Unlike many other countries that went through the demographic transition to an older society, Vietnam is seeing the prospect of getting old before getting rich. The country’s economic growth could slow as its population ages, squeezing public finance and stressing the service delivery system, unless timely reforms are set in motion.
Vietnam is undergoing a dramatic aging phase
Vietnam is going through the demographic transition to an older society at an earlier stage of economic development and a lower level of per capita income than other countries who have experienced a similar shift, according to the report “Vietnam: Adapting to an Aging Society”, jointly produced by the World Bank (WB) and the Japan International Cooperation Agency (Jica). The prospect of “getting old before getting rich” means that Vietnam faces a set of important challenges whose solutions require making hard policy choices.
In 2015, Vietnam became an aging society. By 2035, it will be an aged society. With falling birth rates and a rising life expectancy, Vietnam’s elderly are expected to account for between 10 percent to just under 20 percent of its population by 2035. Vietnam’s old-age dependency ratio, the number of people over 65 divided by the number of those of working age, is estimated to double from 0.11 in 2019 to 0.22 in 2039.
The report finds that long-term growth over the period 2020 2050 will slow by 0.9 percentage points compared with the last 15 years as its population ages. At the same time, addressing the needs of an aging society is forecast to cost between 1.4 percent to 4.6 percent of GDP in additional expenditure. Expanding coverage and improving service quality will drive growth in fiscal costs.
According to the WB, with per capita income at 40 percent of the global average, Vietnam is still far from upper-middle income status. And the speed of its population aging means that it will have less time to adapt to an aged society than many advanced economies have had.
The “demographic window of opportunity” is starting to close as aging accelerates. The working-age population has been declining since 2014 and this trend is expected to continue until 2042, when the “demographic window of opportunity” will close.
“Getting old before getting rich” means that Vietnam faces a unique set of challenges that will require major reform efforts. The country must aim to take advantage of the “window of opportunity” while also mitigating the demographic headwinds to growth and the challenges of the high fiscal costs of aging. This will require making hard choices and implementing major policy reforms.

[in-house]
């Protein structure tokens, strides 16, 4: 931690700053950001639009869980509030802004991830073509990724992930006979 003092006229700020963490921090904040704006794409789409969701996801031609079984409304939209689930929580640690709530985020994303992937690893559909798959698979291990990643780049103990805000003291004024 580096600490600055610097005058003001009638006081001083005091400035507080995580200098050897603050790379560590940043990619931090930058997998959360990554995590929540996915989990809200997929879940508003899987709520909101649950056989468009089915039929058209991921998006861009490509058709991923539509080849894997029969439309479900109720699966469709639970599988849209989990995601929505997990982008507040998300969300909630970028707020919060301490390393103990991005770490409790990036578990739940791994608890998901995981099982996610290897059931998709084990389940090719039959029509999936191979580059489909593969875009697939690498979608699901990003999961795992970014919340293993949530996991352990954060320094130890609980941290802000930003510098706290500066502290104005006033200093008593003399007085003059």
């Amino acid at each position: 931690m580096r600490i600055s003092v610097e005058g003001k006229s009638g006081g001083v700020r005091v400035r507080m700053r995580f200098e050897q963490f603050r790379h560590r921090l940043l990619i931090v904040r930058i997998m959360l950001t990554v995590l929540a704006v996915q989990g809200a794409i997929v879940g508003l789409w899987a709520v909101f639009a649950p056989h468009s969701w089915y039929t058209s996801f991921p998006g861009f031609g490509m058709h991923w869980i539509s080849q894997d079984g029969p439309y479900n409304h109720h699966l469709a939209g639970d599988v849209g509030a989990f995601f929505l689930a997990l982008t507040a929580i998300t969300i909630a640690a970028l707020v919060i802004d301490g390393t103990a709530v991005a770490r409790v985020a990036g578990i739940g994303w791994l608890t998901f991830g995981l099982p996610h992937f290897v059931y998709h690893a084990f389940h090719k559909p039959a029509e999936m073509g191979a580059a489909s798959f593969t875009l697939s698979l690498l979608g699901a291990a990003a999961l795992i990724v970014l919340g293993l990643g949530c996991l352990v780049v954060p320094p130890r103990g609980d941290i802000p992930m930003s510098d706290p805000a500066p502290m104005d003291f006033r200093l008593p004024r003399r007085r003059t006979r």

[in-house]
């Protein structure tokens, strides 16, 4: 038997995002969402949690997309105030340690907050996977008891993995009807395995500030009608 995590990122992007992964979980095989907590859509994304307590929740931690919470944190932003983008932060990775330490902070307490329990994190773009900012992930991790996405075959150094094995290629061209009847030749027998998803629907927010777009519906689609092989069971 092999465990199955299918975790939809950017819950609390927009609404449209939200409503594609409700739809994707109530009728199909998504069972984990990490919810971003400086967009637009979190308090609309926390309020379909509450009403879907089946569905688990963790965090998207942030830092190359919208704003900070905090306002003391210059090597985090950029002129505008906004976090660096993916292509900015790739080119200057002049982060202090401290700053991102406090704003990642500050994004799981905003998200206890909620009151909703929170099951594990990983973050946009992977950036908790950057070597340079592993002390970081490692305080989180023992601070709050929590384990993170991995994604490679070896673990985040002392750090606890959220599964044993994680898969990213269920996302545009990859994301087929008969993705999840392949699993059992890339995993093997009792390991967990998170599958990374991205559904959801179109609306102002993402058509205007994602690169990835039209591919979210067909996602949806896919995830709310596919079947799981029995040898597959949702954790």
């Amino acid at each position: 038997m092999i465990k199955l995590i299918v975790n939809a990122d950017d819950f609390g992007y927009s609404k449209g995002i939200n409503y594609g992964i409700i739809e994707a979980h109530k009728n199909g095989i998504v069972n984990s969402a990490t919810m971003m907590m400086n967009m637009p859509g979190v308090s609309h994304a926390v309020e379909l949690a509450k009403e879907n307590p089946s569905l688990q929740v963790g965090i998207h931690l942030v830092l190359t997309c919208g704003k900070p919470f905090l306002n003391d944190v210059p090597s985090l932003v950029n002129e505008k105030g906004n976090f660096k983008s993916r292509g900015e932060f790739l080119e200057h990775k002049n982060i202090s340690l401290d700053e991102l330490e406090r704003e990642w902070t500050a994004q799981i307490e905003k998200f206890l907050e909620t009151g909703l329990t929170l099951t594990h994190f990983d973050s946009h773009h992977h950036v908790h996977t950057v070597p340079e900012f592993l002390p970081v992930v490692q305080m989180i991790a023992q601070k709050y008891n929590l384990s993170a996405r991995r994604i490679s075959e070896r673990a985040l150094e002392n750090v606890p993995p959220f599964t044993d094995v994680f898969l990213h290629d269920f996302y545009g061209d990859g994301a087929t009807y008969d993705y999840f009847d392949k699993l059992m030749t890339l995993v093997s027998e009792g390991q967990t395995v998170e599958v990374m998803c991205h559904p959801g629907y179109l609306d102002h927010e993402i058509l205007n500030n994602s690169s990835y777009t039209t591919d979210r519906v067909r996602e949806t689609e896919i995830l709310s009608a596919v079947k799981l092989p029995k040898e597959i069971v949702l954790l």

Building worker skills to boost innovations and productivity
“Vietnam has been good at tapping into an abundant workforce to drive economic growth over the past three decades,” said Carolyn Turk, World Bank Country director for Vietnam. As Vietnam’s population ages, it will be important to build the skills of the workforce to boost innovation and productivity in the economy, while ensuring that pension reforms begin now to sustain livelihoods for the elderly in the decades to come.
Vietnam faces a “now or never” policy dilemma. Without major reforms, the country’s demographic shift will lead to major slowdowns in long-term growth, which, coupled with the substantial fiscal pressures of an aging society, could lead to high levels of deficit and debts, pushing up interest rates, crowding out much-needed domestic and foreign investment, and threatening macroeconomic stability.
Shimizu Akira, Chief Representative of Jica Vietnam Office, said, “Since becoming a super-aged nation in the 1960s, Japan has experienced various implications of aging, particularly those related to adjusting social protection programmes and promoting community-based care. There have been a lot of successes, and also many bitter experiences.”
To manage the aging of its population effectively, based on lessons learned in other countries that have experienced a similar demographic transition including Japan, the WB said, with the right policies, Vietnam can still thrive economically and socially in the midst of this demographic transition. The report also recommends policy actions in four areas most affected by the aging trends: labour market, pension, health and aging care.
Major reforms include building a labour market that facilitates productivity and extending working lives, investing in human capital across the lifespan, increasing the efficiency of public expenditures, and strengthening the service delivery system, expanding its social welfare systems while ensuring their sustainability, and developing a vibrant long-term care system.